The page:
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A Brief Description of a Guerilla Service Design Job

Posted February 4, 2015

I wrote this in an email explaining what “service design” and the blueprinting process is, and it felt so good I edited out any company private information and thought I’d repost it here:

Service blueprinting is the core “activity” and deliverable out of service design here. We take a broad use case, and break it into use cases to “blueprint” (the term adopted as the verb form of my job).

So what we do, is gather the end-to-end group of stakeholders and hold a 2-3 day session to completely blueprint that story above – not just the user experience from left to right, but the more important layers surface-to-core that underlay the user’s journey; the touchpoints (products, apps, interfaces) involved, the channels they take place in, any 2nd or 3rd party actors involved, any systems that support that part of the journey, and most importantly the intangible policies that dictate (or don’t) what happens along the way.

What the “service blueprint” ends up as is the presumptive canonical document of an end-to-end, surface-to-core documentation of what actually happens in totality for our use case.

With this blueprint, then it can be deeply analyzed for opportunities, places to focus, fix, or remove. To generate work to the teams and people who are the owners of the touchpoints, which span from marketing, to product, to backend support, or anywhere else. And it’s with this iterative blueprint view that the extended teams, UX, PM, development, business analysts, and those “specialty” people that are experts in the systems or policies, can convene and have the first, true shared understanding and artifact on which to act as a comprehensive endeavor.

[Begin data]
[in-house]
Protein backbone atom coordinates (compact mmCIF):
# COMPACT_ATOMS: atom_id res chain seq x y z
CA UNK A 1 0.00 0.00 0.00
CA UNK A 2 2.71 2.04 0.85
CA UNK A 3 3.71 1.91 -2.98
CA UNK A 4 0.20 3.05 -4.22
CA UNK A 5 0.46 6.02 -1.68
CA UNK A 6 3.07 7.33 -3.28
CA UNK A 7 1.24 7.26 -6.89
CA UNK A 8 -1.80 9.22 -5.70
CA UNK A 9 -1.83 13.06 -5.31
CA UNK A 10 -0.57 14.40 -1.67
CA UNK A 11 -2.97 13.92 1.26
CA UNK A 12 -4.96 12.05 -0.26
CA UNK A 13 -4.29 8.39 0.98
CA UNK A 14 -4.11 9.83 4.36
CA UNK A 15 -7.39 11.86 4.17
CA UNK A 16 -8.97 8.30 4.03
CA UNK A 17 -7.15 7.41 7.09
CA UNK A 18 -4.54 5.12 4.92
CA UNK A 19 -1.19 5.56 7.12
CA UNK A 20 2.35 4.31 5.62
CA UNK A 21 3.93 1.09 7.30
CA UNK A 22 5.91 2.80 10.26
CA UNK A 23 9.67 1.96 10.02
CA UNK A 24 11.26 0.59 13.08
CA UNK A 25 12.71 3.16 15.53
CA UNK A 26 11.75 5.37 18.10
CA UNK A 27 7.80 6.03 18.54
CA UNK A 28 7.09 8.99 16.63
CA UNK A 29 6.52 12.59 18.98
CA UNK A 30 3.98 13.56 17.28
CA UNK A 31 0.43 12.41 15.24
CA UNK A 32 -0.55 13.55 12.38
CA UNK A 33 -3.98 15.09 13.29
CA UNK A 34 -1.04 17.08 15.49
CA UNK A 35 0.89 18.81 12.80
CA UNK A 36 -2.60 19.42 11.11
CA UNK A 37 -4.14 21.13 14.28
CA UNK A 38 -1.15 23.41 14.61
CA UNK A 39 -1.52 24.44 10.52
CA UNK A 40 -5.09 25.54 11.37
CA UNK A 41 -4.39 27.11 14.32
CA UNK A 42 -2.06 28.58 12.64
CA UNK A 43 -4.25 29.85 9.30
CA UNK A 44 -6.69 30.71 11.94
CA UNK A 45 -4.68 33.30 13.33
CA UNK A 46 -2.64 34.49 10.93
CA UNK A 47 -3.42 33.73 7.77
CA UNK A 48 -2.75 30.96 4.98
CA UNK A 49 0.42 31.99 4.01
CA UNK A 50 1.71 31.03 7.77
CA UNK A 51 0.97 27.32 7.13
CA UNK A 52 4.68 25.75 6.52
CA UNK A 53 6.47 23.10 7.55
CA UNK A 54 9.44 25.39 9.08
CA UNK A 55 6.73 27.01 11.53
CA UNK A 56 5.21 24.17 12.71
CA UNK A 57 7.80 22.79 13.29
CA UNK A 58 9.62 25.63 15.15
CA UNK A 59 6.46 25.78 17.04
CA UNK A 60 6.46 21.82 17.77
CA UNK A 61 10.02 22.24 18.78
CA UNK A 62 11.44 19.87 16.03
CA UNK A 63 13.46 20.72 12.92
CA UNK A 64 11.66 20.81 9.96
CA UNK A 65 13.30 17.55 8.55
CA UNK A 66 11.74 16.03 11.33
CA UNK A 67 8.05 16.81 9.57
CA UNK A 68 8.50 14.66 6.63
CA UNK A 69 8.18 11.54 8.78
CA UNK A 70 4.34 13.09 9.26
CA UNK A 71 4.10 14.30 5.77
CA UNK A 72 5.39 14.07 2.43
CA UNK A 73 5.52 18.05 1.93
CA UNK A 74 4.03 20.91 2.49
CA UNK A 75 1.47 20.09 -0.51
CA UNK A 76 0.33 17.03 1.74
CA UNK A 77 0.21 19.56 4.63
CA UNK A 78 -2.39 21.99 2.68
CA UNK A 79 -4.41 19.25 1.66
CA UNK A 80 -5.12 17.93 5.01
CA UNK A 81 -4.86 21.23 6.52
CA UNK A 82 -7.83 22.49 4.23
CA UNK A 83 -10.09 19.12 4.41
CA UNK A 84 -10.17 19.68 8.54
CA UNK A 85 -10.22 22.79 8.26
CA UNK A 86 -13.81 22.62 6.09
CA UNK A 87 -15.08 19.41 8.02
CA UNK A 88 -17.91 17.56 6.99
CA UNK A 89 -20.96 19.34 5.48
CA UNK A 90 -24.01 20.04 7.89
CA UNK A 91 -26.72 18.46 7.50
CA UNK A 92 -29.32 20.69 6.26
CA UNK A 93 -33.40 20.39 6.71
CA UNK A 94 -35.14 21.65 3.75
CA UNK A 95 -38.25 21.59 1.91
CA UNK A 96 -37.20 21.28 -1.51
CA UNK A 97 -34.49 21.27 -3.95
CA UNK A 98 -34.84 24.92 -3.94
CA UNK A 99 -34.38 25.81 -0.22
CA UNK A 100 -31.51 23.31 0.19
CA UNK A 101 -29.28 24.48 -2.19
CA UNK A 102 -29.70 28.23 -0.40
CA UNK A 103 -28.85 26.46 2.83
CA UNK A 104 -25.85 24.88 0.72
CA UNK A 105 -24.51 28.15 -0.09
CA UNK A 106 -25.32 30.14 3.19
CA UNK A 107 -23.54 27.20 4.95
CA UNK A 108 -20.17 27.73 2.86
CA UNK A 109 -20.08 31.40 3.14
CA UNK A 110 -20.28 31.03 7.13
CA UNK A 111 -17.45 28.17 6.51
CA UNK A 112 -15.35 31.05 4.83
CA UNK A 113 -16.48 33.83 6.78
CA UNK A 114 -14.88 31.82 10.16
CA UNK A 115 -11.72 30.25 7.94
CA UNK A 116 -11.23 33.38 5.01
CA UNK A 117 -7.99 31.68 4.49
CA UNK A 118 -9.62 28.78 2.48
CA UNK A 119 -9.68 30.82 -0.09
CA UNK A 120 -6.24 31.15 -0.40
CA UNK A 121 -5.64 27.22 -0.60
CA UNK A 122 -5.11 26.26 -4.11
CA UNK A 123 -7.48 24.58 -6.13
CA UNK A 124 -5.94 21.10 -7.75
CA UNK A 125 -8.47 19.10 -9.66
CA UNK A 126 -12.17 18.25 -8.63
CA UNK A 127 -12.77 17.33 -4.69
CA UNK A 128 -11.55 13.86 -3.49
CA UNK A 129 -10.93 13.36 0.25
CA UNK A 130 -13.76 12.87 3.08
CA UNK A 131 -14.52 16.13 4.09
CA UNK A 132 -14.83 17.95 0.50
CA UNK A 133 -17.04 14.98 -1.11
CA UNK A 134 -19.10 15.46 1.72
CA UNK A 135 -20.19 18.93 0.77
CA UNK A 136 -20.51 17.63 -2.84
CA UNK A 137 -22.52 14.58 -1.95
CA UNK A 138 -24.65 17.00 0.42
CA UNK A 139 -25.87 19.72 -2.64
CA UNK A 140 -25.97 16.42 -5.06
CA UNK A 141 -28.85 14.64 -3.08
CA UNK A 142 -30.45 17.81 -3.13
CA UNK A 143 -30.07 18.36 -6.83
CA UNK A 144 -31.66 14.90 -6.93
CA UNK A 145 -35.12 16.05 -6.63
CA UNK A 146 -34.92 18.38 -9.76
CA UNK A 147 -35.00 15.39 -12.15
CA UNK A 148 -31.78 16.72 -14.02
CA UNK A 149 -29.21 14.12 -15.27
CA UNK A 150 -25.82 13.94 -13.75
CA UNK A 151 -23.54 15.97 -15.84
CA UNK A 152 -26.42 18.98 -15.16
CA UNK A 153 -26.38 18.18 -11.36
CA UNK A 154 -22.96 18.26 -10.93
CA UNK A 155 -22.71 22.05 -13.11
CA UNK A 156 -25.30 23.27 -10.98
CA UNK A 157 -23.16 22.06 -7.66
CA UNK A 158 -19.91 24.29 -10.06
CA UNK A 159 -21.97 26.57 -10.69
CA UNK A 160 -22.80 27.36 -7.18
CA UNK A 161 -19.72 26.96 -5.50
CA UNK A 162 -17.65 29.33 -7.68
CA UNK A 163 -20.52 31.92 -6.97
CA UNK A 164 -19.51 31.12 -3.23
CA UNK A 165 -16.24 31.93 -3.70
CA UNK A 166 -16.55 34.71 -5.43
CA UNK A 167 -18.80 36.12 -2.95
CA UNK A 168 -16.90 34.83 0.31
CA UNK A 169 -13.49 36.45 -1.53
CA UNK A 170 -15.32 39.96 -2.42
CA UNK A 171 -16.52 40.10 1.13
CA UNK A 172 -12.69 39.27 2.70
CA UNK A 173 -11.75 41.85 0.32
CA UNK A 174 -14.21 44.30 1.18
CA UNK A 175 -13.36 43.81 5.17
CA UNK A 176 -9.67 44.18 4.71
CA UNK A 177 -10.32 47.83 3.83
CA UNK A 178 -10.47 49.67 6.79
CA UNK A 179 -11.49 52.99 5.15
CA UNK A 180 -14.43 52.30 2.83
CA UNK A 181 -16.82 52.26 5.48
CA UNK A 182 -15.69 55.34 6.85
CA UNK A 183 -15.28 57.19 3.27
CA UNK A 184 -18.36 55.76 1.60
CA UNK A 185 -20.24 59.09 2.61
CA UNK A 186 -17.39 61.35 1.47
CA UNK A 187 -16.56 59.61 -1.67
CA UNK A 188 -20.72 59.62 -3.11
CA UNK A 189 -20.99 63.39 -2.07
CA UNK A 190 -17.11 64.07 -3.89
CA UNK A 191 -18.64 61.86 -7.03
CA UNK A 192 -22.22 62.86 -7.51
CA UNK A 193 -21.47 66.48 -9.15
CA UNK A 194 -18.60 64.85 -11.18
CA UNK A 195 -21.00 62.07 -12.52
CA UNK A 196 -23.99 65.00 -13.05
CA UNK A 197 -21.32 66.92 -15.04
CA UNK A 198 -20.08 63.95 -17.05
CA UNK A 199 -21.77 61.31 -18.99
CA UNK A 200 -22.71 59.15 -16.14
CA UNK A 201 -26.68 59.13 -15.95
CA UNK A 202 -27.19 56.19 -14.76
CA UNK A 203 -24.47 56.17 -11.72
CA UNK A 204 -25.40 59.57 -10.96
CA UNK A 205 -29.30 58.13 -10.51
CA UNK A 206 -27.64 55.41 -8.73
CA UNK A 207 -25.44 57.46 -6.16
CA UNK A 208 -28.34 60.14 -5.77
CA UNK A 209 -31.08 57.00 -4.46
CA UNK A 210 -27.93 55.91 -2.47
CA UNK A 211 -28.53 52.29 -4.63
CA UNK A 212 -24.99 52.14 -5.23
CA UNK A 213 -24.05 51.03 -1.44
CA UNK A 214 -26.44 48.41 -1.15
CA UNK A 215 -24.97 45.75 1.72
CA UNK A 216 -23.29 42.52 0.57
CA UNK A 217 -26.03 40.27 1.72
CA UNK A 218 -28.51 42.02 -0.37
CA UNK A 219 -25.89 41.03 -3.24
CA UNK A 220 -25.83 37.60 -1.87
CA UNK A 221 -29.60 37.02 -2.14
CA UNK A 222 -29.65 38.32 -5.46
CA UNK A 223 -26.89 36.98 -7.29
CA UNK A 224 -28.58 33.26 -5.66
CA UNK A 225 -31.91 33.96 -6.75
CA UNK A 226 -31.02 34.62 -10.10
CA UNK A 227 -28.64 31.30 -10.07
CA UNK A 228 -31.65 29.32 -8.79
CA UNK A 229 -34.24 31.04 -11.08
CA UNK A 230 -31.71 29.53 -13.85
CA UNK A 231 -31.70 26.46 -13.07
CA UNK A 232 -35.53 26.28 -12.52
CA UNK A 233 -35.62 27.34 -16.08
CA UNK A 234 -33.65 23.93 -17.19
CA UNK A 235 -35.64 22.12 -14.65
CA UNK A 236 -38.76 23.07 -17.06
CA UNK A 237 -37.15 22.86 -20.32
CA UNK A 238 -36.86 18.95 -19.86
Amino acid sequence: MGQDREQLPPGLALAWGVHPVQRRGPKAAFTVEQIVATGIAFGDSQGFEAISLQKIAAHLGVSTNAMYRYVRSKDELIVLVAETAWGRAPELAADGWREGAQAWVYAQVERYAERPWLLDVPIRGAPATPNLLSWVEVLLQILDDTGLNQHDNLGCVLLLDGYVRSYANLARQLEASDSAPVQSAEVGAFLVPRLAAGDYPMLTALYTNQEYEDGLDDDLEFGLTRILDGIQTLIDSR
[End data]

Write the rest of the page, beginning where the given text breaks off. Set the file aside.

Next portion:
The goal is to rethink the roles of design, product, and engineering to see the entire customer experience from end-to-end, to proliferate this type of work inside the org, and the very new way of working between PM and UX, as well as engineering and extended partners across these “blueprint” use cases we identify. Having started with key issues, we are branching out as more people get bought-in and interested in the idea of end-to-end service design being a method for fixing systemic, root cause issues, and prevent them before they take place.

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I love all things experience design. I work as a Principal Service Experience Designer at Intuit in Mountain View, CA.